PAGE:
Advice for adults and children on sunscreen and sun safety in the UK and abroad.
Sunburn increases your risk of skin cancer. Sunburn doesn't just happen on holiday – you can burn in the UK, even when it's cloudy.
There's no safe or healthy way to get a tan. A tan doesn't protect your skin from the sun's harmful effects.
Aim to strike a balance between protecting yourself from the sun and getting enough vitamin D from sunlight.
Sun safety tips
Spend time in the shade when the sun is strongest. In the UK, this is between 11am and 3pm from March to October.
Make sure you:
spend time in the shade between 11am and 3pm
make sure you never burn
cover up with suitable clothing and sunglasses
take extra care with children
use at least factor 30 sunscreen daily
What factor sunscreen (SPF) should I use?
Don't rely on sunscreen alone to protect yourself from the sun. Wear suitable clothing and spend time in the shade when the sun's at its hottest.
When buying sunscreen, the label should have:
UVA protection can also be indicated by the letters "UVA" in a circle, which indicates that it meets the EU standard.
Make sure the sunscreen is not past its expiry date. Most sunscreens have a shelf life of 2 to 3 years.
Don't spend any longer in the sun than you would without sunscreen.
What are the SPF and star rating?
The sun protection factor, or SPF, is a measure of the amount of ultraviolet B radiation (UVB) protection.
SPFs are rated on a scale of 2-50+ based on the level of protection they offer, with 50+ offering the strongest form of UVB protection.
The star rating measures the amount of ultraviolet A radiation (UVA) protection. You should see a star rating of up to 5 stars on UK sunscreens. The higher the star rating, the better.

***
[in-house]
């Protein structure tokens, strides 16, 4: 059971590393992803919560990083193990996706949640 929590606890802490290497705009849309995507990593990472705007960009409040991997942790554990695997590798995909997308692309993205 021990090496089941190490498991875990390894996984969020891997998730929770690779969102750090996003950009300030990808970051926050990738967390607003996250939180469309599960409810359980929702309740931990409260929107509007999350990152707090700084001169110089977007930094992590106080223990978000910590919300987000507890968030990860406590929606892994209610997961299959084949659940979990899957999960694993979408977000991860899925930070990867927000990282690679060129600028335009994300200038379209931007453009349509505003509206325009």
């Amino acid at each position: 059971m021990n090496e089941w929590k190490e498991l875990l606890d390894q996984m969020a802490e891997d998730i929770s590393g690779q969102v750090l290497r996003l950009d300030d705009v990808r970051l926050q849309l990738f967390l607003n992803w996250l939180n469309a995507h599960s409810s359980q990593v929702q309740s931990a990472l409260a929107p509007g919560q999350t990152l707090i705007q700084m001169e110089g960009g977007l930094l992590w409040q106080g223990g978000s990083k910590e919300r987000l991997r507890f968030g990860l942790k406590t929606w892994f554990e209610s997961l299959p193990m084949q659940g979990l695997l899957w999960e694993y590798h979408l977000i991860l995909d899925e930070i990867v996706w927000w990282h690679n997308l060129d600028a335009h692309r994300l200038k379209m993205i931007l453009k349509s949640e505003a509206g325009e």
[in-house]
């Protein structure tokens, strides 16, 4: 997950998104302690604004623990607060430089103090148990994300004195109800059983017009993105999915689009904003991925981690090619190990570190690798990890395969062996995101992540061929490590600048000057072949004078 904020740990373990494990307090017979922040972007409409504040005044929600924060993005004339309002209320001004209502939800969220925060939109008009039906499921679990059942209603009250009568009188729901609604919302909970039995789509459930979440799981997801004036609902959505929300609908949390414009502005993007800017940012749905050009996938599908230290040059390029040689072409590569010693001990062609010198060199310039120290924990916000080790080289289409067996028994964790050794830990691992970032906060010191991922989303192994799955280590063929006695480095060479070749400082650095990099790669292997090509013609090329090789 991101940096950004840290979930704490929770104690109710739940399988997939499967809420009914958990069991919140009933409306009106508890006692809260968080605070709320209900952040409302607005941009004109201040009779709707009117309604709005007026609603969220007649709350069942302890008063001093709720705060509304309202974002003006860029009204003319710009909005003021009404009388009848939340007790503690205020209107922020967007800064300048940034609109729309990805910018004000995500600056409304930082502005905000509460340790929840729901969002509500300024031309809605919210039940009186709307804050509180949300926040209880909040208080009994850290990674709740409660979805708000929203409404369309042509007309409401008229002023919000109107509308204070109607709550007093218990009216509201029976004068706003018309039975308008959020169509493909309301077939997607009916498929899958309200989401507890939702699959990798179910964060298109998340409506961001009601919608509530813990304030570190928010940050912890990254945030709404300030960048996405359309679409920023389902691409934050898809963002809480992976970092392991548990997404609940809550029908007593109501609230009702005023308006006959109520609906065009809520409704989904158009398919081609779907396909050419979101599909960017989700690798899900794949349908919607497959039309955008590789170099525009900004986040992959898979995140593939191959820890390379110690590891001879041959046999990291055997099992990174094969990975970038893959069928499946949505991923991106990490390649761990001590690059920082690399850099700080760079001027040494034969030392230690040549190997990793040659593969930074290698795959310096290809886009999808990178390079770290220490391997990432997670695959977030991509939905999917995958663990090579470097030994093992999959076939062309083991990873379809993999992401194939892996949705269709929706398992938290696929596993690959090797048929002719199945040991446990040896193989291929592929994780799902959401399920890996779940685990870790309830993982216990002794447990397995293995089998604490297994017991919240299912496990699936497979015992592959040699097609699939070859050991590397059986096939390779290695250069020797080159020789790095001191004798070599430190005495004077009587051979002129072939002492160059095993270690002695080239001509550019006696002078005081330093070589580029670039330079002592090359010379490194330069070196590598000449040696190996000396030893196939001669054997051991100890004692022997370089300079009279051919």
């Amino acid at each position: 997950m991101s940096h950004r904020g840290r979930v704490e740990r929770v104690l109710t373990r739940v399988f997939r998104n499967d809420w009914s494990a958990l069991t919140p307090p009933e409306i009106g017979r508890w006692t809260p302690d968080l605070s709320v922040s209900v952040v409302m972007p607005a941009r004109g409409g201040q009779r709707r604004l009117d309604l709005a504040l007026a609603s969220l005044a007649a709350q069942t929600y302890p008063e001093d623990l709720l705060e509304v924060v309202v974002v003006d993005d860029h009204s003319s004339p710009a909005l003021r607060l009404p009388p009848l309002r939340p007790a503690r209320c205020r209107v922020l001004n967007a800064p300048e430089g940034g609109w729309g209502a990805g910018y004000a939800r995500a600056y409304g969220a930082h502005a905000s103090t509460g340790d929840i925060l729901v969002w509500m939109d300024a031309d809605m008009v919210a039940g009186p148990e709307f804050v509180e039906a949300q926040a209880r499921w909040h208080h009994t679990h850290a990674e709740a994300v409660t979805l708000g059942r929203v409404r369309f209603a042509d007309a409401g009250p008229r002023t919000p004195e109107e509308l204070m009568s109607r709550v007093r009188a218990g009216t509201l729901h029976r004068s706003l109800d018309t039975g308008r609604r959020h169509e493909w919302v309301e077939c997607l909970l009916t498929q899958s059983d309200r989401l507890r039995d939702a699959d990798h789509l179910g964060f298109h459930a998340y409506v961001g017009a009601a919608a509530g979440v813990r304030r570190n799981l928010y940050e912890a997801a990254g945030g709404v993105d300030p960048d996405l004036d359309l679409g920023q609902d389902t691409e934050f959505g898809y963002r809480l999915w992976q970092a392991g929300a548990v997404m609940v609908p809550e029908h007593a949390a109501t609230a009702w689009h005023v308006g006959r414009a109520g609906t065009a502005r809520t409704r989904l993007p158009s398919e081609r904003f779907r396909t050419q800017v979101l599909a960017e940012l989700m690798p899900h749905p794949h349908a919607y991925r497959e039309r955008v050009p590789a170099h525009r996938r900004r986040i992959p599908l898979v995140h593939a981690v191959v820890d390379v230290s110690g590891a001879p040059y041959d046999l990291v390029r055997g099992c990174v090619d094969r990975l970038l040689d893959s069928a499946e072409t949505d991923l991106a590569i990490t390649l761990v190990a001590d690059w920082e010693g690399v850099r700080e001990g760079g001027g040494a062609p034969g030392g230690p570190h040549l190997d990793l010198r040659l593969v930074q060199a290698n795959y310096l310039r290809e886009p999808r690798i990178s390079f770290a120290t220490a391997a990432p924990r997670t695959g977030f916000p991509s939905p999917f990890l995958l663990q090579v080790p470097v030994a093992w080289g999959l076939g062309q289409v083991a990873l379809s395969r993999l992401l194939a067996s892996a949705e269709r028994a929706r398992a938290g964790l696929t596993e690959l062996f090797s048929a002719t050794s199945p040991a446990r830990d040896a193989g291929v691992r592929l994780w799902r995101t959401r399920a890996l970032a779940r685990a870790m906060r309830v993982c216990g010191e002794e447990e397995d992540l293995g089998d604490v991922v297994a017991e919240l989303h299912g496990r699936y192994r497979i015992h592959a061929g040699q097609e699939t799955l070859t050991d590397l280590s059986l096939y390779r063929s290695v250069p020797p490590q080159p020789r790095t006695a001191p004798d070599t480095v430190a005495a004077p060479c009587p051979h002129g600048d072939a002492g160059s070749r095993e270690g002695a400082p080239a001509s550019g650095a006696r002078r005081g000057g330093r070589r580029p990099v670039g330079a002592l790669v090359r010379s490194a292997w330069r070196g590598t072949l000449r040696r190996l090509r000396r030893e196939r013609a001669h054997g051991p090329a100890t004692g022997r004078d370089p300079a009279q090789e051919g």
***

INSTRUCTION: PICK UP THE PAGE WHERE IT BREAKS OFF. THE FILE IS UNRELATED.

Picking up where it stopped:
The letters "UVA" inside a circle is a European marking. This means the UVA protection is at least one third of the SPF value and meets EU recommendations.
Sunscreens that offer both UVA and UVB protection are sometimes called broad spectrum.
How to apply sunscreen
Most people don't apply enough sunscreen. As a guide, adults should aim to apply around:
2 teaspoons of sunscreen if you're just covering your head, arms and neck
2 tablespoons if you're covering your entire body while wearing a swimming costume
If sunscreen is applied too thinly, the amount of protection it gives is reduced. If you're worried you might not be applying enough SPF30, you could use a stronger SPF50 sunscreen.
If you plan to be out in the sun long enough to risk burning, sunscreen needs to be applied twice:
Sunscreen should be applied to all exposed skin, including the face, neck and ears – and head if you have thinning or no hair – but a wide-brimmed hat is better.
Sunscreen needs to be reapplied liberally and frequently, and according to the manufacturer's instructions.
This includes applying it straight after you've been in water – even if it's "water resistant" – and after towel drying, sweating, or when it may have rubbed off.
There are lots of easy sunscreen sprays on the high st, even ones that you can mist over your make up, so there's no excuse not to 'top up' your sunscreen every couple of hours!
Keep safe in the sun with Jouvence Aesthetics